Lithium — it’s not just for batteries: It can also reduce instabilities in fusion plasmas
You may be most familiar with the element lithium as an integral component of your smart phone's battery, but the element also plays a role in the development of clean fusion energy. When used on tungsten surfaces in fusion devices, lithium can reduce periodic instabilities in plasma that can damage the reactor walls, scientists have found.
The results, demonstrated by scientists at the U.S. Department of Energy's (DOE) Princeton Plasma Physics Laboratory (PPPL) and collaborators on China's Experimental Advanced Superconducting Tokamak (EAST) found that lithium powder can eliminate instabilities known as edge-localized modes (ELMs) when used to coat a tungsten plasma-facing component called the "divertor" — the unit that exhausts waste heat and particles from plasma that fuels fusion reactions. If left alone, such instabilities can damage the divertor and cause fusion reactions to fizzle.
The results are good news for future devices that plan to use tungsten for their own divertors that are designed to work with lithium.
Past experiments with lithium powder on EAST have confirmed the metal's ability to eliminate or reduce the frequency and intensity of periodic bursts of ELMs that occur in the outer edge of plasmas that can damage the divertor. ELMs develop regularly when the plasma enters a high-energy state known as high-confinement mode, or H-mode, which holds heat within the plasma more efficiently. ELMs can also unleash large amounts of heat that damage the plasma-facing components and release eroded material that can enter the plasma and cool the fusion reactions.
During the past experiments, EAST's upper and lower divertors were coated with light and porous carbon rather than the heavy metal tungsten. "So, the question was whether lithium will have the same effect on tungsten walls as it does with carbon walls," said PPPL physicist Rajesh Maingi, lead author with Jiansheng Hu of the Institute of Plasma Physics at the Chinese Academy of Sciences (ASIPP) of a paper describing the results in the journal Nuclear Fusion.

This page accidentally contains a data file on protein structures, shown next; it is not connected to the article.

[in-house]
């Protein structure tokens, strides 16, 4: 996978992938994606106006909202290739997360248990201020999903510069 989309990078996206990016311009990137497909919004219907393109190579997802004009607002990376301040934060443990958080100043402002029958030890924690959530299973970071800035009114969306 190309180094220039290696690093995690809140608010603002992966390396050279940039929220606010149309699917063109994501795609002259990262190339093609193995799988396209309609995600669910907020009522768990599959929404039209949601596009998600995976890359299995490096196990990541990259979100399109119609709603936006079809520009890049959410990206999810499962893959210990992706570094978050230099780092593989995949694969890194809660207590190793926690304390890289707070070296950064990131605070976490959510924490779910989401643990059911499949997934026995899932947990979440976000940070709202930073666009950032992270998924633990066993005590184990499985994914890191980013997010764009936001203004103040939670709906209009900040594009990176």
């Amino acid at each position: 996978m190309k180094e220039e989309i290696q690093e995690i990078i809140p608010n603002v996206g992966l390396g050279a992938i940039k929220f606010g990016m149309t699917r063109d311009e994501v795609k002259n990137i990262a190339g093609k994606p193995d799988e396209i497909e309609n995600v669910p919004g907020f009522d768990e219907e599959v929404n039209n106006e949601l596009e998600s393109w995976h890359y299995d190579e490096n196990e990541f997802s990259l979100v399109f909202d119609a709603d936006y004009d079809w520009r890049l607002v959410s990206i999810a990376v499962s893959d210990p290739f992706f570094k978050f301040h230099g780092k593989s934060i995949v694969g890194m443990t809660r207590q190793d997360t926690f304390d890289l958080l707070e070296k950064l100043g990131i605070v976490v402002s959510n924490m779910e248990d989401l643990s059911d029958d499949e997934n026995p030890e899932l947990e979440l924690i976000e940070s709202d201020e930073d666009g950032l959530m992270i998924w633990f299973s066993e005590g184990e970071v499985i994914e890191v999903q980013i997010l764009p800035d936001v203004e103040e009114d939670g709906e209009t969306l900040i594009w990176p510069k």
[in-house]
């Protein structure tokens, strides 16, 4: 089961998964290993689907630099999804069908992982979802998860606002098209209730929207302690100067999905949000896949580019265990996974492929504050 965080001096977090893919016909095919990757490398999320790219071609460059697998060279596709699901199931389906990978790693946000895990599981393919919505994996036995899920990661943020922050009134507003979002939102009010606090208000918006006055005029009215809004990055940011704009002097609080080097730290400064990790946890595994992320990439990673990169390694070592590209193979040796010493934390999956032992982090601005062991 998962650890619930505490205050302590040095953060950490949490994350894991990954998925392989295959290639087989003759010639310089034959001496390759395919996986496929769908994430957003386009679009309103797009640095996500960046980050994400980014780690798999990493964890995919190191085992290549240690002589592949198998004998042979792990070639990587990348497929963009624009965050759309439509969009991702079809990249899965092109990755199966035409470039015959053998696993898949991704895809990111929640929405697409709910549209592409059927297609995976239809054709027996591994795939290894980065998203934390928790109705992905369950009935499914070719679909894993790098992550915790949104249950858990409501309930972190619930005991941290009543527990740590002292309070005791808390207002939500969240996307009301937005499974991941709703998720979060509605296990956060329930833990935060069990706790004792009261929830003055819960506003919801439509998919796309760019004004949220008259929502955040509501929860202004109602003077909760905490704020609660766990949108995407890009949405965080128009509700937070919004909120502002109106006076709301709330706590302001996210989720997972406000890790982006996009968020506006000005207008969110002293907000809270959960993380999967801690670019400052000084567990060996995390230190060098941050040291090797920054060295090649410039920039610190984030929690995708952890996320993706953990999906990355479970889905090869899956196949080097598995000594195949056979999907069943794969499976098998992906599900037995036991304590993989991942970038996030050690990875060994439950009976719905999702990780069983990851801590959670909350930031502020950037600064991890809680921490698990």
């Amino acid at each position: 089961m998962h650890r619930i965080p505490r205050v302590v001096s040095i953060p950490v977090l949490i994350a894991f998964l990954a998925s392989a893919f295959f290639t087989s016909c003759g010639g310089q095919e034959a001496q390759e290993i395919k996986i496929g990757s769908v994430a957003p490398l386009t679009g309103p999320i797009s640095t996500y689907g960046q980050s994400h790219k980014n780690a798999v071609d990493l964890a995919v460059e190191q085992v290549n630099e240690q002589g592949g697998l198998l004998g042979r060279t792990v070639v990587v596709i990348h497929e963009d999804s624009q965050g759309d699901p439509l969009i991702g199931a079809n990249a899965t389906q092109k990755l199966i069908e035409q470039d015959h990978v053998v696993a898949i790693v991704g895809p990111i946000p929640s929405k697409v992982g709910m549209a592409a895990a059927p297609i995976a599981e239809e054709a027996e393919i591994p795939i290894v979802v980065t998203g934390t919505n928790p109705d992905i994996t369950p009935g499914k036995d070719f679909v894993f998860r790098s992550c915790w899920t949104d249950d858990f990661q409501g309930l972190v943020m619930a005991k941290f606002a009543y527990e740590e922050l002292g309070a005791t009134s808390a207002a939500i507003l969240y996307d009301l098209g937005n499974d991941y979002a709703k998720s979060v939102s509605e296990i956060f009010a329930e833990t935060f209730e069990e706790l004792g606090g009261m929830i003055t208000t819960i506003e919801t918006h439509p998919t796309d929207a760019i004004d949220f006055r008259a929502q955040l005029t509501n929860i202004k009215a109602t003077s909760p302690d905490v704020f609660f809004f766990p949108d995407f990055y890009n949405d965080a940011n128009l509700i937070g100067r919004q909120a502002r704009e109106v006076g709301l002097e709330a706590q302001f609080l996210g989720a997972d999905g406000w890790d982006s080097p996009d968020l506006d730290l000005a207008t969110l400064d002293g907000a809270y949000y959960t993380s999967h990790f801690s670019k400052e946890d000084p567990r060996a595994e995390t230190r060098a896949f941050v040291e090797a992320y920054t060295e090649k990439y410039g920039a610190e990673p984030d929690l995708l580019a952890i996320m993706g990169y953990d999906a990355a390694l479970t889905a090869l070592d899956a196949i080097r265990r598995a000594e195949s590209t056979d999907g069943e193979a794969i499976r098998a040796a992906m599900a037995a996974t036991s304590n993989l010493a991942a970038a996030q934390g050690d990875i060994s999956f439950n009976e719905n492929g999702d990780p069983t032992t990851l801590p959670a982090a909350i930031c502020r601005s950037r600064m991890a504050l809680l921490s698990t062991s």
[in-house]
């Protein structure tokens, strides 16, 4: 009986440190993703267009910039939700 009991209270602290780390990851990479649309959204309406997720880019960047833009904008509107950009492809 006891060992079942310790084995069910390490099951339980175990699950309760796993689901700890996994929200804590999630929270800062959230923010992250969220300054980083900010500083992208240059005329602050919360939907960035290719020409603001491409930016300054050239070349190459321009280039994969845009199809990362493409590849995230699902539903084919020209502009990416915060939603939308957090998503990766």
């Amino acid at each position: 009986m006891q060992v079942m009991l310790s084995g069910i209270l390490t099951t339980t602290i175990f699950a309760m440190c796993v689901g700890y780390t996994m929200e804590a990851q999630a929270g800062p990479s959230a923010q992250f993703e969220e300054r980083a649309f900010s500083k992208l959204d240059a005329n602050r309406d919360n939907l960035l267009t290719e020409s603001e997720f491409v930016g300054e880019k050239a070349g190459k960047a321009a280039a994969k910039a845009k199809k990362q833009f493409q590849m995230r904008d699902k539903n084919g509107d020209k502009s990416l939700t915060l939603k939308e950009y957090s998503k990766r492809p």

The issue was in question because recent research on other doughnut-shaped tokamaks, such as the Axi-Symmetric Divertor Experiment-Upgrade (ASDEX-U) in Germany, have suggested that plasma-facing components made of tungsten actually reduce the ability of lithium coatings to control ELMs. Lithium was injected into ASDEX-U via large fast pellets, as compared with the lithium powder that was gravitationally injected into the EAST experiments.
In the recent experiments, researchers manipulated the plasma within EAST so that it exhausted its waste heat on the upper of the two divertors within the tokamak. Unlike the lower divertor, which was made of carbon, the upper divertor is fabricated from tungsten.
The results showed that lithium injected into plasma in contact with tungsten reduces ELMs just as much as lithium does when the plasma exhausts its heat on carbon. Physicists now have increased confidence that the techniques used to reduce ELMs in current fusion machines will be able to reduce ELMs in larger machines in the future, as long as they are designed to be compatible with lithium.
The research team noted that it became easier to eliminate ELMs as the experiments progressed, suggesting that elimination could require less lithium as time went on. Scientists would therefore like to find a way to regulate how much lithium is injected into the plasma, perhaps reducing the injection rate once the ELMs have disappeared to control the lithium inventory and optimize the performance of the plasma.
This research was funded by the DOE Office of Science together with the National Key Research and Development Program of China, the National Nature Science Foundation of China, and the National Magnetic Confinement Fusion Science Program of China. The team included scientists from PPPL, ASIPP, Johns Hopkins University, the Department of Applied Physics in China's Hunan University, Oak Ridge National Laboratory, and General Atomics.
PPPL, on Princeton University's Forrestal Campus in Plainsboro, N.J., is devoted to creating new knowledge about the physics of plasmas — ultra-hot, charged gases — and to developing practical solutions for the creation of fusion energy. The Laboratory is managed by the University for the U.S. Department of Energy's Office of Science, which is the largest single supporter of basic research in the physical sciences in the United States, and is working to address some of the most pressing challenges of our time. For more information, please visit science.energy.gov